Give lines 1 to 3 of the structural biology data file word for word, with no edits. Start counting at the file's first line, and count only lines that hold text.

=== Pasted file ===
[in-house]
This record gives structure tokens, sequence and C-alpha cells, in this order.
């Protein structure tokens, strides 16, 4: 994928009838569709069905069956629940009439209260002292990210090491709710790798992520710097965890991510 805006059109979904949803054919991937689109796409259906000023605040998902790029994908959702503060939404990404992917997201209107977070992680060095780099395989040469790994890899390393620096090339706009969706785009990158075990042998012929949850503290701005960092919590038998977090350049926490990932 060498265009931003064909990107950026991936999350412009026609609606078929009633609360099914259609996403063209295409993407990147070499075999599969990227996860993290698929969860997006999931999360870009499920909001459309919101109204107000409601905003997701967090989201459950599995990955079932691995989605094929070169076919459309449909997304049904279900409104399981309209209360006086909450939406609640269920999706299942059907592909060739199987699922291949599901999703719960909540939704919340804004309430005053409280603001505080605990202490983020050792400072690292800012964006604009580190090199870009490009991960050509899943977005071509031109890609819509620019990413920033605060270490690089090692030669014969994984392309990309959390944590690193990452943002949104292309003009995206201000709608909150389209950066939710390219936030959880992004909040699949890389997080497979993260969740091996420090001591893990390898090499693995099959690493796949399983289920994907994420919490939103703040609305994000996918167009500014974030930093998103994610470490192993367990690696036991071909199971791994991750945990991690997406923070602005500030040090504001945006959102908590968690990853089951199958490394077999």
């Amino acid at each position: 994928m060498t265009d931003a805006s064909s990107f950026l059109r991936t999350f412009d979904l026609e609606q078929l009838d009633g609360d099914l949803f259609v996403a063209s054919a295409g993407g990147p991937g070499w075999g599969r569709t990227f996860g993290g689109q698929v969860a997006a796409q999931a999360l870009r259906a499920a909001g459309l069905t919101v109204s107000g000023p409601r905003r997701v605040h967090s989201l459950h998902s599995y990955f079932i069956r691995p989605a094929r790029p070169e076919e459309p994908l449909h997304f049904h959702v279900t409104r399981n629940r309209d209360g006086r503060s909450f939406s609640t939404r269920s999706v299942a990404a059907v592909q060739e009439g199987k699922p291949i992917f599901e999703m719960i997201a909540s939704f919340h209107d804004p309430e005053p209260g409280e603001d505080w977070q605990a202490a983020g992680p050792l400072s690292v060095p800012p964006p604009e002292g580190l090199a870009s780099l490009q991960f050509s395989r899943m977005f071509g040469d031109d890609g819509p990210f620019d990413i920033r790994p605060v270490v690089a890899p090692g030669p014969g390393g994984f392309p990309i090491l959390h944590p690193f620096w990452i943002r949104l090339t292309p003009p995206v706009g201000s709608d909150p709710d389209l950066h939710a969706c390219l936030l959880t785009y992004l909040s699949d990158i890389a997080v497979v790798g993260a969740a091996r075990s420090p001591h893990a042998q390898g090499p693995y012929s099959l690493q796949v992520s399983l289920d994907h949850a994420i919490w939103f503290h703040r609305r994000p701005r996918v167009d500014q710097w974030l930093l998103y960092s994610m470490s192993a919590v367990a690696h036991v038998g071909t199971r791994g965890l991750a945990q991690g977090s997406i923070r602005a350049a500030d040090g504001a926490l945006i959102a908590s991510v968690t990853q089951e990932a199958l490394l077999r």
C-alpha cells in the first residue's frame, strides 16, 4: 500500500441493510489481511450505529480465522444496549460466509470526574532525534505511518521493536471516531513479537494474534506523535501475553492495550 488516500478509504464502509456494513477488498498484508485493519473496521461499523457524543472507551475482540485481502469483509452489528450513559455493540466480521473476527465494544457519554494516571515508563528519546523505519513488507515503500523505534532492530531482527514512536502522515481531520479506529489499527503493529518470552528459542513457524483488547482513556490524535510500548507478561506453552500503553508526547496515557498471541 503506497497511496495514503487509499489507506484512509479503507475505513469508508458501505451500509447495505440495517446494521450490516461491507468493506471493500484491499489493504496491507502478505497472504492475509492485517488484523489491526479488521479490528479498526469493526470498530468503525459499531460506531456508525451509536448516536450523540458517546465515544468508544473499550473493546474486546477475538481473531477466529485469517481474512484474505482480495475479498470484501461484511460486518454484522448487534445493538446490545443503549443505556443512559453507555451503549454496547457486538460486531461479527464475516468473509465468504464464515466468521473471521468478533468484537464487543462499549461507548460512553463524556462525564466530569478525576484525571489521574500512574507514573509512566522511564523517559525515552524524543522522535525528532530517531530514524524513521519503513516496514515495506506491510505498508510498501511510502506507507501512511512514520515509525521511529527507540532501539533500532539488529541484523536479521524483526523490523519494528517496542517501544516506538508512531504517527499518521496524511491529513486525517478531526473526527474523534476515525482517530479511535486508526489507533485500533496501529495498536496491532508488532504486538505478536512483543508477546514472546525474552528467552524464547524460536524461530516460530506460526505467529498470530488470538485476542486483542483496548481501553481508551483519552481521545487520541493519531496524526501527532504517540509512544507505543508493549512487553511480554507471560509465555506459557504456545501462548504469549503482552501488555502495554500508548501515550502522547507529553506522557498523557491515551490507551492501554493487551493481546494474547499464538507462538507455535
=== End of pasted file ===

[in-house]
This record gives structure tokens, sequence and C-alpha cells, in this order.
């Protein structure tokens, strides 16, 4: 994928009838569709069905069956629940009439209260002292990210090491709710790798992520710097965890991510 805006059109979904949803054919991937689109796409259906000023605040998902790029994908959702503060939404990404992917997201209107977070992680060095780099395989040469790994890899390393620096090339706009969706785009990158075990042998012929949850503290701005960092919590038998977090350049926490990932 060498265009931003064909990107950026991936999350412009026609609606078929009633609360099914259609996403063209295409993407990147070499075999599969990227996860993290698929969860997006999931999360870009499920909001459309919101109204107000409601905003997701967090989201459950599995990955079932691995989605094929070169076919459309449909997304049904279900409104399981309209209360006086909450939406609640269920999706299942059907592909060739199987699922291949599901999703719960909540939704919340804004309430005053409280603001505080605990202490983020050792400072690292800012964006604009580190090199870009490009991960050509899943977005071509031109890609819509620019990413920033605060270490690089090692030669014969994984392309990309959390944590690193990452943002949104292309003009995206201000709608909150389209950066939710390219936030959880992004909040699949890389997080497979993260969740091996420090001591893990390898090499693995099959690493796949399983289920994907994420919490939103703040609305994000996918167009500014974030930093998103994610470490192993367990690696036991071909199971791994991750945990991690997406923070602005500030040090504001945006959102908590968690990853089951199958490394077999």